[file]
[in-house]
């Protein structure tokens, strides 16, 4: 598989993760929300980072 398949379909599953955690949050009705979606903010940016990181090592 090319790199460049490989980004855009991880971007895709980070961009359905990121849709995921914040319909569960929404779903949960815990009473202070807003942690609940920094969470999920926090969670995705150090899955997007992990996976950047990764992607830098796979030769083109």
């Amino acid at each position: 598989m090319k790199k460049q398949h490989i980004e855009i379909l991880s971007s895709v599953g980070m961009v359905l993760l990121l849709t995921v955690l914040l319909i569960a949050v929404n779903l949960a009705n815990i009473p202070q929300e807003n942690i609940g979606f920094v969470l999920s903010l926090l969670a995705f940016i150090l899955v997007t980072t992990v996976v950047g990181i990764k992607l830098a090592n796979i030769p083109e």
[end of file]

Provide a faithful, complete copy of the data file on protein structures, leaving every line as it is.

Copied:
[in-house]
């Protein structure tokens, strides 16, 4: 598989993760929300980072 398949379909599953955690949050009705979606903010940016990181090592 090319790199460049490989980004855009991880971007895709980070961009359905990121849709995921914040319909569960929404779903949960815990009473202070807003942690609940920094969470999920926090969670995705150090899955997007992990996976950047990764992607830098796979030769083109």
């Amino acid at each position: 598989m090319k790199k460049q398949h490989i980004e855009i379909l991880s971007s895709v599953g980070m961009v359905l993760l990121l849709t995921v955690l914040l319909i569960a949050v929404n779903l949960a009705n815990i009473p202070q929300e807003n942690i609940g979606f920094v969470l999920s903010l926090l969670a995705f940016i150090l899955v997007t980072t992990v996976v950047g990181i990764k992607l830098a090592n796979i030769p083109e």